HILLSBOROUGH, NJ – Following guidance from the state Department of Education, the Hillsborough School District is working on contingency plans to close all schools and institute “distance learning” via online instruction and other means in response to the continued spread of the Coronavirus.
Meanwhile, South Brunswick schools will close Monday to allow staff and teachers to fine tune their plans in the event schools are ordered to close.
New Jersey Rep. Tom Malinowski, D-7th, whose congressional district in central New Jersey includes Hilllsborough, hosted a conference call Friday with hospital and community health care administrators and executives to exchange information on what is being done locally and in Washington to prepare for any potential problems.
There are now six confirmed cases of the Coronavirus in New Jersey, four in Bergen County, one in Passaic and one in Camden County, according to the state Department of Health.
The NJDOH on Sunday said an additional 27 New Jersey residents with symptoms are are currently under investigation in Bergen (9); Camden, (1); Cumberland, (2); Essex (3);, Hunterdon, (2); Middlesex, (2); Monmouth,(4); Union, (3) and Sussex(1).
The death toll in the United States has now reached 18 victims, according to the Centers for Disease Control in Atlanta. There are now well over 100,000 cases worldwide.
Dr. Lisa M. Antunes, Acting Supt. of Schools in Hillsborough, distributed an update to the school community Friday that details what actions are being taken in the event state authorities require schools to be shut down. Her letter reads:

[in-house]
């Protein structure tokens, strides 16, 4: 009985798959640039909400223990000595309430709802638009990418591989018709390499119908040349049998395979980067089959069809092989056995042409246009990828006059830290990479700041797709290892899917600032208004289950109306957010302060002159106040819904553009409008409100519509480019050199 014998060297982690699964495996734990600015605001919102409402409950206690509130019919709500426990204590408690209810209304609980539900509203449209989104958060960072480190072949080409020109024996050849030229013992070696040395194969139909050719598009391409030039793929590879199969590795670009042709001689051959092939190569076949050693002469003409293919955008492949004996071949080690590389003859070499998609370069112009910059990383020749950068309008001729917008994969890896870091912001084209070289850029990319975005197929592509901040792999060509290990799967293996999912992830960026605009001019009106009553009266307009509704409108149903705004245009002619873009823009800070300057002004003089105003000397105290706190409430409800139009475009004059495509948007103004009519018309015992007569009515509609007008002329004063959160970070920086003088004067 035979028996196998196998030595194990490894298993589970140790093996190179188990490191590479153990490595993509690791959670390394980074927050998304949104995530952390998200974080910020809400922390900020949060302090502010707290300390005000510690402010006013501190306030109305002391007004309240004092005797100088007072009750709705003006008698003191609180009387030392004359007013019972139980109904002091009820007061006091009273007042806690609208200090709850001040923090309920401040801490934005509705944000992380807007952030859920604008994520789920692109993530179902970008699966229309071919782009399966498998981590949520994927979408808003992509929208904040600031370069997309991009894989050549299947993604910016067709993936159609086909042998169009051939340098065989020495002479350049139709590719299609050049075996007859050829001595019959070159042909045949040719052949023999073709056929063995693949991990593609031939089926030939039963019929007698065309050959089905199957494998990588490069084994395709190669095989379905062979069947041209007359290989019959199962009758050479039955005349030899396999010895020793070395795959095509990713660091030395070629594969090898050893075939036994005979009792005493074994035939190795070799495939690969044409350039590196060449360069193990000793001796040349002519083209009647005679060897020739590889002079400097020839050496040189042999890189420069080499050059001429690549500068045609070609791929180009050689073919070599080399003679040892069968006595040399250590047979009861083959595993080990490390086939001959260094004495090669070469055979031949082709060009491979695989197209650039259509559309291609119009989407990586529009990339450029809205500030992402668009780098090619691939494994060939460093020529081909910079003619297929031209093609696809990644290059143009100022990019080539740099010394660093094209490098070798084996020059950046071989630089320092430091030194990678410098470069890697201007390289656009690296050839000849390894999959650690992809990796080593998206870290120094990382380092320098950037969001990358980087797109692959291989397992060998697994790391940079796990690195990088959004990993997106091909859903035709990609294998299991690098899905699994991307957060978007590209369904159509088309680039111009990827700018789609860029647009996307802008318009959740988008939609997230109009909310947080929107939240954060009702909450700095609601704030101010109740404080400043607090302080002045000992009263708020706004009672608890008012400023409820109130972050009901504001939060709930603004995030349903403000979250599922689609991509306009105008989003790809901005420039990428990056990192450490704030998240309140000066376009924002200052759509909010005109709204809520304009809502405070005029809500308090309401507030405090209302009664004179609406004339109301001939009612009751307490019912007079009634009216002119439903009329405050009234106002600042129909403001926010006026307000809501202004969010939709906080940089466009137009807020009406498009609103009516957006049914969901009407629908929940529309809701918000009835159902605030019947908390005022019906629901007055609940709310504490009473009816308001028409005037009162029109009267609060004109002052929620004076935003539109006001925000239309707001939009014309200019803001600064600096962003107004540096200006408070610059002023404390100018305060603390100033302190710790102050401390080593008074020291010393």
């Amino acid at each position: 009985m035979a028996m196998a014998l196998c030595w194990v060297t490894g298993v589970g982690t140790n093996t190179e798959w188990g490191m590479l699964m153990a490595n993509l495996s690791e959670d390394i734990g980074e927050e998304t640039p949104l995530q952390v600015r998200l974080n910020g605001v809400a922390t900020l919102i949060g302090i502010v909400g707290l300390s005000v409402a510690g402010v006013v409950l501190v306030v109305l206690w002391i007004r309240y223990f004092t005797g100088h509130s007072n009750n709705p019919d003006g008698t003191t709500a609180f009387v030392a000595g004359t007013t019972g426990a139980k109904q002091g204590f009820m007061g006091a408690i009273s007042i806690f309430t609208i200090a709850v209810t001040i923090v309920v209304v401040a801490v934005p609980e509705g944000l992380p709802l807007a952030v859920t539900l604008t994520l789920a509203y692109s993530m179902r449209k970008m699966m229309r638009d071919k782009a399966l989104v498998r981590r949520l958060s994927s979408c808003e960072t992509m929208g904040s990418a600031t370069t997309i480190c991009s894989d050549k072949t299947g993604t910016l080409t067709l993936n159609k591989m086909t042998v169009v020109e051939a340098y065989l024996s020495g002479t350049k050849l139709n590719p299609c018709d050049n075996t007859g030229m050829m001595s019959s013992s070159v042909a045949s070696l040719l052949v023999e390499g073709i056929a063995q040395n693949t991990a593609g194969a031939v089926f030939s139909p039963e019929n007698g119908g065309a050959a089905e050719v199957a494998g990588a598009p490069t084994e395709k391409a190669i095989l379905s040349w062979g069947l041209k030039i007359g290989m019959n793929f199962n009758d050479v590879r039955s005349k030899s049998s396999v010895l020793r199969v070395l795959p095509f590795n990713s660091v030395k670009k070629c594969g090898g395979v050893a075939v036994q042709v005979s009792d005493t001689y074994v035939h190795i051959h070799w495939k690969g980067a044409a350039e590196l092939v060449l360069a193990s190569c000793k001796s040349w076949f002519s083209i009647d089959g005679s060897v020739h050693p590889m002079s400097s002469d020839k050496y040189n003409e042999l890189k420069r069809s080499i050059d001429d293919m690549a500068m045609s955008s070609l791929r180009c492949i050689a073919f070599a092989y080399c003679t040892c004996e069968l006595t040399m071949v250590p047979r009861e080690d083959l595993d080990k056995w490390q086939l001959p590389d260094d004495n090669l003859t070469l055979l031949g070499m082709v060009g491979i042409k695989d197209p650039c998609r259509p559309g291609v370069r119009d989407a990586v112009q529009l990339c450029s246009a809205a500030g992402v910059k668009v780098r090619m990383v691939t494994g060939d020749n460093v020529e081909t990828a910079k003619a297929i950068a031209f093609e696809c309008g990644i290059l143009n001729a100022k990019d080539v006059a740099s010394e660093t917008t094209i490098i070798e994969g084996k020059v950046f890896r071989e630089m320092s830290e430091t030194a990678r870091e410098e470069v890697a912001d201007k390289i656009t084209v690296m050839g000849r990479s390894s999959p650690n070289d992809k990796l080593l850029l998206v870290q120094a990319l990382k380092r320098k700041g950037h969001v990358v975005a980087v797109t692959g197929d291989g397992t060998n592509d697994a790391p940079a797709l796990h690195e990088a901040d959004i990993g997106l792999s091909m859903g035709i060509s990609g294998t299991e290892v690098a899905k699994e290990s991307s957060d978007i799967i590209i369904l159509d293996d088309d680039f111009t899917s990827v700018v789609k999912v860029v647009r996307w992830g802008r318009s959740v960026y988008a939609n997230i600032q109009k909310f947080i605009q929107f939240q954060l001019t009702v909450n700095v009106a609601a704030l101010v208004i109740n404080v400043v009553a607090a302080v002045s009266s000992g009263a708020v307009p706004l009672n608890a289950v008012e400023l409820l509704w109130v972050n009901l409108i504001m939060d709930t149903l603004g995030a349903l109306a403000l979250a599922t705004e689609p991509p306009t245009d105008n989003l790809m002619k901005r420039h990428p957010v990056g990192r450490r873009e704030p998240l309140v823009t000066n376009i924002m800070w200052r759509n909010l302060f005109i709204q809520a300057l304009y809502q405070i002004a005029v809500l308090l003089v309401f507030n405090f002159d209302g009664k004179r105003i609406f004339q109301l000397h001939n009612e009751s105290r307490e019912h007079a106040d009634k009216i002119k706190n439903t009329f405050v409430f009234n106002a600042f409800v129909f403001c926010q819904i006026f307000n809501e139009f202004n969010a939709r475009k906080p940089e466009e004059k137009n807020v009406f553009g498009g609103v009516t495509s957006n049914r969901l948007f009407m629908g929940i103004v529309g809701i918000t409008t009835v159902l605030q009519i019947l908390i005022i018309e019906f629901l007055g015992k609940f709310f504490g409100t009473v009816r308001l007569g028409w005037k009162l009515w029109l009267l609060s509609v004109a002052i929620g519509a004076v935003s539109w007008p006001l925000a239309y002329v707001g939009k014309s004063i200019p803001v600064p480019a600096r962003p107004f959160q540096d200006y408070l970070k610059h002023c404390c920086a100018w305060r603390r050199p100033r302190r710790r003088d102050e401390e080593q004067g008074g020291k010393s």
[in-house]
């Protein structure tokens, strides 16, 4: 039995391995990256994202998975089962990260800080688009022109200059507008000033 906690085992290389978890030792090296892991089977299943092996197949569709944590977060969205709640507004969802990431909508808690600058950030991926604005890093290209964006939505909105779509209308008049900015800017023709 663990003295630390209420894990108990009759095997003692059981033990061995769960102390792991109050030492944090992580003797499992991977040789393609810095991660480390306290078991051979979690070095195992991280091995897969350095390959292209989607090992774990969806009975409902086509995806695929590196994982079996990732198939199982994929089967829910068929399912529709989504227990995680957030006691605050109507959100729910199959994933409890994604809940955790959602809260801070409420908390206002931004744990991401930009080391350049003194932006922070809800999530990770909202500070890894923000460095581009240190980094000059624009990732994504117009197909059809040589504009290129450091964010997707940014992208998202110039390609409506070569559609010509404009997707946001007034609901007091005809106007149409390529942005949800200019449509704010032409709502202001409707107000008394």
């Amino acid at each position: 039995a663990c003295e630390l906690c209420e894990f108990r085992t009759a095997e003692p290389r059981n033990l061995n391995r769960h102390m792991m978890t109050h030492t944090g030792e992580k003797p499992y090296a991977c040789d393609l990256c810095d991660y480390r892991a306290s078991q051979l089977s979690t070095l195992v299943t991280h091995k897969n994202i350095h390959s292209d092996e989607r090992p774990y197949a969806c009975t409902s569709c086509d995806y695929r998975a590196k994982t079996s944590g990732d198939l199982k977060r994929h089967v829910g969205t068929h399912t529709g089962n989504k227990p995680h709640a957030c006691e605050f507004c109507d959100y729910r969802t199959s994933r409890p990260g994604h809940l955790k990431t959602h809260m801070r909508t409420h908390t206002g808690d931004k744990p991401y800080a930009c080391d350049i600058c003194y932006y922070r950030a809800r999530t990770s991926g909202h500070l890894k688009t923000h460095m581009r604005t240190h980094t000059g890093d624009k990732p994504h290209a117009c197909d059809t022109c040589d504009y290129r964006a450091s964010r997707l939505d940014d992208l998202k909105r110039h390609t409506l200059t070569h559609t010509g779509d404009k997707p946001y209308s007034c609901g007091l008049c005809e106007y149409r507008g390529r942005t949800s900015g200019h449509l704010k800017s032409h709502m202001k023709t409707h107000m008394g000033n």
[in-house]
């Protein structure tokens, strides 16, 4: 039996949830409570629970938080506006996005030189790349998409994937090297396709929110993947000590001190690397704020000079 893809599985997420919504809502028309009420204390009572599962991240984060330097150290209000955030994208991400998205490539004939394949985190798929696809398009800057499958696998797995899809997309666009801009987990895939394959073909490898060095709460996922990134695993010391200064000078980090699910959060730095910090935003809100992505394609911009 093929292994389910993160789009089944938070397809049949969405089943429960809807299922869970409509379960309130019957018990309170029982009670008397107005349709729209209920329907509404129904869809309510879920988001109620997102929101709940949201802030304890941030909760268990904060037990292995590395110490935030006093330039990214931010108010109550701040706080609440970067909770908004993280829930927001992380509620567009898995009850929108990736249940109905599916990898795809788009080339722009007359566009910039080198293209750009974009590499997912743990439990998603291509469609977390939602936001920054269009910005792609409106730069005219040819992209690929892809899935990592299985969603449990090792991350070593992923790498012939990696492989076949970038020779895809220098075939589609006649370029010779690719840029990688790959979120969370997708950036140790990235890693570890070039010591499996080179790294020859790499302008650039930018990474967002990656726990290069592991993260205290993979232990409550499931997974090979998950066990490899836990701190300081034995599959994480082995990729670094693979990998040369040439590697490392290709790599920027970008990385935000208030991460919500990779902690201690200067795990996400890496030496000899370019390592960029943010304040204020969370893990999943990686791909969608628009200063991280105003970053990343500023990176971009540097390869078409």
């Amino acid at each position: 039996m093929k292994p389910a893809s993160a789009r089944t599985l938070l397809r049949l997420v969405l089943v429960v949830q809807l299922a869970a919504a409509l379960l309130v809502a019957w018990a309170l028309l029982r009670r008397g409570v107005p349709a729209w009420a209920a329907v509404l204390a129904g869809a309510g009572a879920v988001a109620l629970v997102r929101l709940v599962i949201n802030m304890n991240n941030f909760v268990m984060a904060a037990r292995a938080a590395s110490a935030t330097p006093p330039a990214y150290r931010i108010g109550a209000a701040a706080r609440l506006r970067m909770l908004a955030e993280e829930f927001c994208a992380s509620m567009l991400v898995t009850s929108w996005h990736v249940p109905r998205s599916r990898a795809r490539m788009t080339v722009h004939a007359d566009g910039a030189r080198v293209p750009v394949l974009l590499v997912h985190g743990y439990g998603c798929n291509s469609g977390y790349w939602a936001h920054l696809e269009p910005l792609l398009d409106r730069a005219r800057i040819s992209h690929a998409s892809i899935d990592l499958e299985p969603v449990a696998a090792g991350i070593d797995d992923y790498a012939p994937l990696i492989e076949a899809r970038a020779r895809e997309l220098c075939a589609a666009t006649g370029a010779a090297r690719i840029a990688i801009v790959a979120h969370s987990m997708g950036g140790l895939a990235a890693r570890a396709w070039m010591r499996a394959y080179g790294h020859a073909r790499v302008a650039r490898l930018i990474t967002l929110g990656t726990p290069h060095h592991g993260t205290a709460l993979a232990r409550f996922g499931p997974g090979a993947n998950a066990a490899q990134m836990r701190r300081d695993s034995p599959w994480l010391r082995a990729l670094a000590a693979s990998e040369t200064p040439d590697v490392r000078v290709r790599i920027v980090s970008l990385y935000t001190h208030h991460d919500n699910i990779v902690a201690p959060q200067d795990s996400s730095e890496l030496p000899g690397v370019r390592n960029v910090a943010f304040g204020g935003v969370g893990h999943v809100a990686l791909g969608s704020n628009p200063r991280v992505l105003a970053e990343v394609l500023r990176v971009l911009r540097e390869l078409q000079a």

“New Jersey school districts received new guidance from the New Jersey Department of Education on March 5 emphasizing that the most important thing for schools to do at this time is to plan and prepare, in the event that “schools may be asked to close preemptively or reactively . . .”
“She continues, “ The NJDOH guidance identifies school closure as a potential strategy to limit transmission within a community; therefore, in the event a board of education is provided a written directive by either the NJDOH or the health officer of the jurisdiction to institute a public health related closure, the board of education may utilize other methods to provide instructional services to enrolled students.
“Please be assured that we are working to develop realistic and reasonable plans to provide instruction and support students in the event of a district-wide, long-term mandatory closure,” she continued.
“There are many pieces to this puzzle that must include equitable access to instruction for all students including provisions for special education and related services for students with disabilities. We will share timely information as we develop a plan that best addresses the needs of the students and staff of Hillsborough.”
The full text of the superintendent’s letter can be read online at the Hilsborough School District website, https.us.
“While the situation continues to evolve in real time it is important that our health care providers and all levels of government be in regular communication to better serve and educate the public,” Malinowski said following the Friday conference call.
Participants stressed that they are communicating daily with their teams and are working aggressively to prepare for the possibility of an uptick in cases, according to the congressman.
“It’s vital that the response to this outbreak be led by our nation’s public health experts, and that they have the resources and information they need to respond effectively,” Malinowski said. “I will continue to maintain regular communication with our healthcare leaders, and keep my constituents updated as we move forward.”
South Brunswick Schools posted a letter on its website explaining the half-day closure on Monday:
“As always, the students and staff of South Brunswick are our number one priority, and we want to do what is right for our students and be prepared should a “school dismissal” become necessary.” the letter reads,
“The health, safety, and well-being of our students and staff are our top priorities. Remember, being prepared does not correlate to increased concern, but not being prepared is simply irresponsible, and we will always err on the side of caution over irresponsibility”